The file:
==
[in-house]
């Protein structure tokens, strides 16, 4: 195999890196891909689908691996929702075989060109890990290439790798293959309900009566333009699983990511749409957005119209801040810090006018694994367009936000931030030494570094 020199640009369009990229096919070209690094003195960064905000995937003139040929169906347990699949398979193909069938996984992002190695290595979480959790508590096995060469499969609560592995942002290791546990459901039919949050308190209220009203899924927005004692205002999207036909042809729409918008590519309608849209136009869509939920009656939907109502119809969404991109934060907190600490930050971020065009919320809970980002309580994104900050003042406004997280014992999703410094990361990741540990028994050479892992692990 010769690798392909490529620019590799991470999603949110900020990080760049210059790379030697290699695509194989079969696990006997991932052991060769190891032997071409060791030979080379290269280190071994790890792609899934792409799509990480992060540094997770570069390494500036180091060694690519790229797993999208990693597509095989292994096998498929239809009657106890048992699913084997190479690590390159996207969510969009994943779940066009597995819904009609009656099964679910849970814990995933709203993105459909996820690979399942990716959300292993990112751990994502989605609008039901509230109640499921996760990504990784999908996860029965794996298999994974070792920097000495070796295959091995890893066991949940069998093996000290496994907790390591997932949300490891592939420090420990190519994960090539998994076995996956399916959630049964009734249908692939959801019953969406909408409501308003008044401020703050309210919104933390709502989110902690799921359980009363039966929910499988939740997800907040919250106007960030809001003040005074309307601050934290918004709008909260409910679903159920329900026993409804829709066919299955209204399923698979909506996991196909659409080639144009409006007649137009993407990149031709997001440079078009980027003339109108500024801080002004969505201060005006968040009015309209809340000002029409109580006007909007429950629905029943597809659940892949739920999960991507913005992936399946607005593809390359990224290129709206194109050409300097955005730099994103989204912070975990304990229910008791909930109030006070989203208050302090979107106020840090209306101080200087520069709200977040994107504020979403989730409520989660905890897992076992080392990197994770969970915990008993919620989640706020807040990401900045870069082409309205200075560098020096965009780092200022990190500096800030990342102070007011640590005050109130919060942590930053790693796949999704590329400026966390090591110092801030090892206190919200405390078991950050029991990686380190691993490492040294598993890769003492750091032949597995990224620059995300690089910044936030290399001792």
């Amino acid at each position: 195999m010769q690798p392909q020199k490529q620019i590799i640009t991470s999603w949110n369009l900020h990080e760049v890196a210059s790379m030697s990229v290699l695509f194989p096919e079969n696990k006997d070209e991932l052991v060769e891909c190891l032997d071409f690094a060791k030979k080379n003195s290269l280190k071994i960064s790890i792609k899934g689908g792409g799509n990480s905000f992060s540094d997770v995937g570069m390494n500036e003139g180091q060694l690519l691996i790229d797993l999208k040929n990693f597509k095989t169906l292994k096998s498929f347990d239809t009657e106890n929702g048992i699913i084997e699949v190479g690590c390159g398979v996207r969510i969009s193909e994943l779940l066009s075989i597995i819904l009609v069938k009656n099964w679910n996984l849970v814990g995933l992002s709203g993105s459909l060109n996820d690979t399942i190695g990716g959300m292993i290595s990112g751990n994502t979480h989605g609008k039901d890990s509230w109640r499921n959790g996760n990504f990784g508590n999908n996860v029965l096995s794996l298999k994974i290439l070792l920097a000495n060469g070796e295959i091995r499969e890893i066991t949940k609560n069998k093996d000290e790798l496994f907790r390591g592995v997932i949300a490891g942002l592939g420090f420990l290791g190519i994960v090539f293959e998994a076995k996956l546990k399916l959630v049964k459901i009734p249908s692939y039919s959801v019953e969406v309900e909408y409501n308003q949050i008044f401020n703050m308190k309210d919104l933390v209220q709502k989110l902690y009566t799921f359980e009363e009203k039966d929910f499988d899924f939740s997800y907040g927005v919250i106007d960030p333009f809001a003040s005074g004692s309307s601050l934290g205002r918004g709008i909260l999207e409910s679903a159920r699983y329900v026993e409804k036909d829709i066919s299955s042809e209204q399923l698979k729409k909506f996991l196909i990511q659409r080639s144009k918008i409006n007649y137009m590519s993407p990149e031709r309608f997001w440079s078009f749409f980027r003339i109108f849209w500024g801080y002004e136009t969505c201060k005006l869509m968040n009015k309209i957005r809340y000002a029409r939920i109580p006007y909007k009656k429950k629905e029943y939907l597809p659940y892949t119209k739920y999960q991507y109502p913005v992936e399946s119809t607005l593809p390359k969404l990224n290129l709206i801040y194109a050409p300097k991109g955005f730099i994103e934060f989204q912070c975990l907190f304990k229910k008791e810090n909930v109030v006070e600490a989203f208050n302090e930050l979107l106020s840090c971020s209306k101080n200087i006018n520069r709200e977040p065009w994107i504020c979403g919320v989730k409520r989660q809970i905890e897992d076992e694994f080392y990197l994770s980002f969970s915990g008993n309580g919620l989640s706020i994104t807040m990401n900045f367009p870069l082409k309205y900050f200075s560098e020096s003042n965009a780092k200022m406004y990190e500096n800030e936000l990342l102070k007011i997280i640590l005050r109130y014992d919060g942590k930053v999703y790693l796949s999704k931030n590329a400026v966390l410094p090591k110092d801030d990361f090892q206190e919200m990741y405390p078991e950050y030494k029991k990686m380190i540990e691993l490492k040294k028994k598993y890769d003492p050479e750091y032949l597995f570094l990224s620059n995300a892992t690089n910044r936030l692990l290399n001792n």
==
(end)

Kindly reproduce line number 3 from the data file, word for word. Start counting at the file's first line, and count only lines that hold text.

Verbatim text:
């Amino acid at each position: 195999m010769q690798p392909q020199k490529q620019i590799i640009t991470s999603w949110n369009l900020h990080e760049v890196a210059s790379m030697s990229v290699l695509f194989p096919e079969n696990k006997d070209e991932l052991v060769e891909c190891l032997d071409f690094a060791k030979k080379n003195s290269l280190k071994i960064s790890i792609k899934g689908g792409g799509n990480s905000f992060s540094d997770v995937g570069m390494n500036e003139g180091q060694l690519l691996i790229d797993l999208k040929n990693f597509k095989t169906l292994k096998s498929f347990d239809t009657e106890n929702g048992i699913i084997e699949v190479g690590c390159g398979v996207r969510i969009s193909e994943l779940l066009s075989i597995i819904l009609v069938k009656n099964w679910n996984l849970v814990g995933l992002s709203g993105s459909l060109n996820d690979t399942i190695g990716g959300m292993i290595s990112g751990n994502t979480h989605g609008k039901d890990s509230w109640r499921n959790g996760n990504f990784g508590n999908n996860v029965l096995s794996l298999k994974i290439l070792l920097a000495n060469g070796e295959i091995r499969e890893i066991t949940k609560n069998k093996d000290e790798l496994f907790r390591g592995v997932i949300a490891g942002l592939g420090f420990l290791g190519i994960v090539f293959e998994a076995k996956l546990k399916l959630v049964k459901i009734p249908s692939y039919s959801v019953e969406v309900e909408y409501n308003q949050i008044f401020n703050m308190k309210d919104l933390v209220q709502k989110l902690y009566t799921f359980e009363e009203k039966d929910f499988d899924f939740s997800y907040g927005v919250i106007d960030p333009f809001a003040s005074g004692s309307s601050l934290g205002r918004g709008i909260l999207e409910s679903a159920r699983y329900v026993e409804k036909d829709i066919s299955s042809e209204q399923l698979k729409k909506f996991l196909i990511q659409r080639s144009k918008i409006n007649y137009m590519s993407p990149e031709r309608f997001w440079s078009f749409f980027r003339i109108f849209w500024g801080y002004e136009t969505c201060k005006l869509m968040n009015k309209i957005r809340y000002a029409r939920i109580p006007y909007k009656k429950k629905e029943y939907l597809p659940y892949t119209k739920y999960q991507y109502p913005v992936e399946s119809t607005l593809p390359k969404l990224n290129l709206i801040y194109a050409p300097k991109g955005f730099i994103e934060f989204q912070c975990l907190f304990k229910k008791e810090n909930v109030v006070e600490a989203f208050n302090e930050l979107l106020s840090c971020s209306k101080n200087i006018n520069r709200e977040p065009w994107i504020c979403g919320v989730k409520r989660q809970i905890e897992d076992e694994f080392y990197l994770s980002f969970s915990g008993n309580g919620l989640s706020i994104t807040m990401n900045f367009p870069l082409k309205y900050f200075s560098e020096s003042n965009a780092k200022m406004y990190e500096n800030e936000l990342l102070k007011i997280i640590l005050r109130y014992d919060g942590k930053v999703y790693l796949s999704k931030n590329a400026v966390l410094p090591k110092d801030d990361f090892q206190e919200m990741y405390p078991e950050y030494k029991k990686m380190i540990e691993l490492k040294k028994k598993y890769d003492p050479e750091y032949l597995f570094l990224s620059n995300a892992t690089n910044r936030l692990l290399n001792n």